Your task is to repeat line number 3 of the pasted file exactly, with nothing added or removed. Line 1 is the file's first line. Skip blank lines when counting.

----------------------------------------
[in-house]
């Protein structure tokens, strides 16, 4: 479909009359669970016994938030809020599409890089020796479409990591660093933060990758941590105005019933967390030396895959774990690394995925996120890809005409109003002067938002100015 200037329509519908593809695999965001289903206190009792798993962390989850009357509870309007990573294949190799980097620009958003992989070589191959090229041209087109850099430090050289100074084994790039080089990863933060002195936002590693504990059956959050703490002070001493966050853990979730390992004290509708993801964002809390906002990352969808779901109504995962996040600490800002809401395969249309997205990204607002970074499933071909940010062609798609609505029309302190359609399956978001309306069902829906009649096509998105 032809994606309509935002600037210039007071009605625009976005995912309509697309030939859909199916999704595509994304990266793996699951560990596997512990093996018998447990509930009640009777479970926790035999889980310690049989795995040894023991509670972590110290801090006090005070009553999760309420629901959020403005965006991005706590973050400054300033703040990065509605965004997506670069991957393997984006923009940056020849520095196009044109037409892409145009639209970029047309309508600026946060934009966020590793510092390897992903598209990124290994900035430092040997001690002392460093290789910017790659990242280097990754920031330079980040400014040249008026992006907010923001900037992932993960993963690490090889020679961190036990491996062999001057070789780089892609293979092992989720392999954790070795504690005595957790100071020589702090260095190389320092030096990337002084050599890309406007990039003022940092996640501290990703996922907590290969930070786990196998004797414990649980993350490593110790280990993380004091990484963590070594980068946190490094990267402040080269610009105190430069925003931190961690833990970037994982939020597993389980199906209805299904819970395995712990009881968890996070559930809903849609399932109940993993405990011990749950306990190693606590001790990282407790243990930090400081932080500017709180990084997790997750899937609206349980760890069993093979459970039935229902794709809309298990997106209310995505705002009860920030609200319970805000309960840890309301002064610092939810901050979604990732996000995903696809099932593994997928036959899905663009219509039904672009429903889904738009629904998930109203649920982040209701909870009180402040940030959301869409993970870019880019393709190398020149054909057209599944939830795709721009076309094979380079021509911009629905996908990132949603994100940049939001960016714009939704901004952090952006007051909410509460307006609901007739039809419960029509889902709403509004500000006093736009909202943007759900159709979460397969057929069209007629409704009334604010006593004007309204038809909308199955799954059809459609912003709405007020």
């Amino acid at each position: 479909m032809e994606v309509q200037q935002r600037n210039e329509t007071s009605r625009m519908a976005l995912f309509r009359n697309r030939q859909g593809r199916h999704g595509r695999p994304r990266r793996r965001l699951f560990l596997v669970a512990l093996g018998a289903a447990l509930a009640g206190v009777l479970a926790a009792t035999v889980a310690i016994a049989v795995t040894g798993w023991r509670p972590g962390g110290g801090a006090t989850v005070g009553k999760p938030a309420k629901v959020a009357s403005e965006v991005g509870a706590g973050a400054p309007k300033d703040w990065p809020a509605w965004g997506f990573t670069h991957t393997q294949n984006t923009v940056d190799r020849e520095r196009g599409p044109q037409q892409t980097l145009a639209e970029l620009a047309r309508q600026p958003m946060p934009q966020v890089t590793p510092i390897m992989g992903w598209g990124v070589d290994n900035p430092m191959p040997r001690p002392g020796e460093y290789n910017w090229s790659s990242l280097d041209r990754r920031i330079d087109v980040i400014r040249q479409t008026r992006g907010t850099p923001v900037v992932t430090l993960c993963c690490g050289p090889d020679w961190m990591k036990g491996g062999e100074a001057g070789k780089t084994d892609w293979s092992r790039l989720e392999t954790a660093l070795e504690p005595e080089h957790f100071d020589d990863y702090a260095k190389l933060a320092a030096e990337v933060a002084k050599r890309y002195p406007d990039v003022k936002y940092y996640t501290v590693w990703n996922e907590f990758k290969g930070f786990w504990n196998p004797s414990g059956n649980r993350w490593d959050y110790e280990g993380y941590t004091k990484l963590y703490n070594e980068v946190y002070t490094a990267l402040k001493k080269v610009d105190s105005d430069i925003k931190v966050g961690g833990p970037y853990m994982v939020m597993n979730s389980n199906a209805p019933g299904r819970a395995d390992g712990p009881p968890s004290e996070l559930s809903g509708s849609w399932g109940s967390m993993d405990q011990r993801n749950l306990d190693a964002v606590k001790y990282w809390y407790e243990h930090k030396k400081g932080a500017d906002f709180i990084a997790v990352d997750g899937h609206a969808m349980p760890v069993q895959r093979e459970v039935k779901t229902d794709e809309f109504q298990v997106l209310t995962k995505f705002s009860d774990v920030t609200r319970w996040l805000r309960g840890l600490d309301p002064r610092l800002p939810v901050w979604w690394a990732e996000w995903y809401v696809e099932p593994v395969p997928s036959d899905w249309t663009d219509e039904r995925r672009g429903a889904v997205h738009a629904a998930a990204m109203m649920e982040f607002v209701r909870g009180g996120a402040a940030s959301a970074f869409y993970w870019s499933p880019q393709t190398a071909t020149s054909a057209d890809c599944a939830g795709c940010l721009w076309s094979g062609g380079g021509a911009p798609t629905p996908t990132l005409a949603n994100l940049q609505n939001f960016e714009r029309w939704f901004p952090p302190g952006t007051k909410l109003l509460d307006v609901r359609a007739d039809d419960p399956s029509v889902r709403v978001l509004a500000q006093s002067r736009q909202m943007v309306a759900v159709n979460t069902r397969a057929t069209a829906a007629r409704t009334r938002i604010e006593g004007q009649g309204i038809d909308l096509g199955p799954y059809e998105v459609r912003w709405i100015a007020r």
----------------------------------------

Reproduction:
């Amino acid at each position: 479909m032809e994606v309509q200037q935002r600037n210039e329509t007071s009605r625009m519908a976005l995912f309509r009359n697309r030939q859909g593809r199916h999704g595509r695999p994304r990266r793996r965001l699951f560990l596997v669970a512990l093996g018998a289903a447990l509930a009640g206190v009777l479970a926790a009792t035999v889980a310690i016994a049989v795995t040894g798993w023991r509670p972590g962390g110290g801090a006090t989850v005070g009553k999760p938030a309420k629901v959020a009357s403005e965006v991005g509870a706590g973050a400054p309007k300033d703040w990065p809020a509605w965004g997506f990573t670069h991957t393997q294949n984006t923009v940056d190799r020849e520095r196009g599409p044109q037409q892409t980097l145009a639209e970029l620009a047309r309508q600026p958003m946060p934009q966020v890089t590793p510092i390897m992989g992903w598209g990124v070589d290994n900035p430092m191959p040997r001690p002392g020796e460093y290789n910017w090229s790659s990242l280097d041209r990754r920031i330079d087109v980040i400014r040249q479409t008026r992006g907010t850099p923001v900037v992932t430090l993960c993963c690490g050289p090889d020679w961190m990591k036990g491996g062999e100074a001057g070789k780089t084994d892609w293979s092992r790039l989720e392999t954790a660093l070795e504690p005595e080089h957790f100071d020589d990863y702090a260095k190389l933060a320092a030096e990337v933060a002084k050599r890309y002195p406007d990039v003022k936002y940092y996640t501290v590693w990703n996922e907590f990758k290969g930070f786990w504990n196998p004797s414990g059956n649980r993350w490593d959050y110790e280990g993380y941590t004091k990484l963590y703490n070594e980068v946190y002070t490094a990267l402040k001493k080269v610009d105190s105005d430069i925003k931190v966050g961690g833990p970037y853990m994982v939020m597993n979730s389980n199906a209805p019933g299904r819970a395995d390992g712990p009881p968890s004290e996070l559930s809903g509708s849609w399932g109940s967390m993993d405990q011990r993801n749950l306990d190693a964002v606590k001790y990282w809390y407790e243990h930090k030396k400081g932080a500017d906002f709180i990084a997790v990352d997750g899937h609206a969808m349980p760890v069993q895959r093979e459970v039935k779901t229902d794709e809309f109504q298990v997106l209310t995962k995505f705002s009860d774990v920030t609200r319970w996040l805000r309960g840890l600490d309301p002064r610092l800002p939810v901050w979604w690394a990732e996000w995903y809401v696809e099932p593994v395969p997928s036959d899905w249309t663009d219509e039904r995925r672009g429903a889904v997205h738009a629904a998930a990204m109203m649920e982040f607002v209701r909870g009180g996120a402040a940030s959301a970074f869409y993970w870019s499933p880019q393709t190398a071909t020149s054909a057209d890809c599944a939830g795709c940010l721009w076309s094979g062609g380079g021509a911009p798609t629905p996908t990132l005409a949603n994100l940049q609505n939001f960016e714009r029309w939704f901004p952090p302190g952006t007051k909410l109003l509460d307006v609901r359609a007739d039809d419960p399956s029509v889902r709403v978001l509004a500000q006093s002067r736009q909202m943007v309306a759900v159709n979460t069902r397969a057929t069209a829906a007629r409704t009334r938002i604010e006593g004007q009649g309204i038809d909308l096509g199955p799954y059809e998105v459609r912003w709405i100015a007020r």